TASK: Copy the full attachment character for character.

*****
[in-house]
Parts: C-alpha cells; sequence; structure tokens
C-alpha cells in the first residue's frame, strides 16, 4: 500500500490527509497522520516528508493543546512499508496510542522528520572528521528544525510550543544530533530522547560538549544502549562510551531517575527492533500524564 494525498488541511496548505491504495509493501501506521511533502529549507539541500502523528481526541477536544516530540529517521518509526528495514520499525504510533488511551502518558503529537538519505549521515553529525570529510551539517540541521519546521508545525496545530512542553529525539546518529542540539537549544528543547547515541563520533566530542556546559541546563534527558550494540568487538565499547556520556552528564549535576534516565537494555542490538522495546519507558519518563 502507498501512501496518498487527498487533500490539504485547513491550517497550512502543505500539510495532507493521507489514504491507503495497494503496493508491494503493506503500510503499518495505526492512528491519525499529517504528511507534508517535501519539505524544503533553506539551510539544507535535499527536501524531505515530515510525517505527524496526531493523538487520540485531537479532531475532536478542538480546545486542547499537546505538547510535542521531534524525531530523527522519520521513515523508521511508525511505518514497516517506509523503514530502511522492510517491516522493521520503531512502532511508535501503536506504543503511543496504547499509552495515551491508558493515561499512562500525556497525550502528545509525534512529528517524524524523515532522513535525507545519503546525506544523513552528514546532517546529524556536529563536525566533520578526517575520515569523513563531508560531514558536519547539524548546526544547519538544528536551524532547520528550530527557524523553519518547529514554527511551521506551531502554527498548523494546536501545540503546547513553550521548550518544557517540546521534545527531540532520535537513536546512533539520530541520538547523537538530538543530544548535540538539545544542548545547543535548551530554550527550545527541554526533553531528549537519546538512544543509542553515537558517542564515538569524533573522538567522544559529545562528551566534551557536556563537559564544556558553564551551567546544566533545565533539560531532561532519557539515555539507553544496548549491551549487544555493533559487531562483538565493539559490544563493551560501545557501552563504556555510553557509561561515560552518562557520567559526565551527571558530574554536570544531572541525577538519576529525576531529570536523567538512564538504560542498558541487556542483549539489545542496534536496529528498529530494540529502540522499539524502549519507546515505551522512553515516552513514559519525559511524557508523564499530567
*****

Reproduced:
[in-house]
Parts: C-alpha cells; sequence; structure tokens
C-alpha cells in the first residue's frame, strides 16, 4: 500500500490527509497522520516528508493543546512499508496510542522528520572528521528544525510550543544530533530522547560538549544502549562510551531517575527492533500524564 494525498488541511496548505491504495509493501501506521511533502529549507539541500502523528481526541477536544516530540529517521518509526528495514520499525504510533488511551502518558503529537538519505549521515553529525570529510551539517540541521519546521508545525496545530512542553529525539546518529542540539537549544528543547547515541563520533566530542556546559541546563534527558550494540568487538565499547556520556552528564549535576534516565537494555542490538522495546519507558519518563 502507498501512501496518498487527498487533500490539504485547513491550517497550512502543505500539510495532507493521507489514504491507503495497494503496493508491494503493506503500510503499518495505526492512528491519525499529517504528511507534508517535501519539505524544503533553506539551510539544507535535499527536501524531505515530515510525517505527524496526531493523538487520540485531537479532531475532536478542538480546545486542547499537546505538547510535542521531534524525531530523527522519520521513515523508521511508525511505518514497516517506509523503514530502511522492510517491516522493521520503531512502532511508535501503536506504543503511543496504547499509552495515551491508558493515561499512562500525556497525550502528545509525534512529528517524524524523515532522513535525507545519503546525506544523513552528514546532517546529524556536529563536525566533520578526517575520515569523513563531508560531514558536519547539524548546526544547519538544528536551524532547520528550530527557524523553519518547529514554527511551521506551531502554527498548523494546536501545540503546547513553550521548550518544557517540546521534545527531540532520535537513536546512533539520530541520538547523537538530538543530544548535540538539545544542548545547543535548551530554550527550545527541554526533553531528549537519546538512544543509542553515537558517542564515538569524533573522538567522544559529545562528551566534551557536556563537559564544556558553564551551567546544566533545565533539560531532561532519557539515555539507553544496548549491551549487544555493533559487531562483538565493539559490544563493551560501545557501552563504556555510553557509561561515560552518562557520567559526565551527571558530574554536570544531572541525577538519576529525576531529570536523567538512564538504560542498558541487556542483549539489545542496534536496529528498529530494540529502540522499539524502549519507546515505551522512553515516552513514559519525559511524557508523564499530567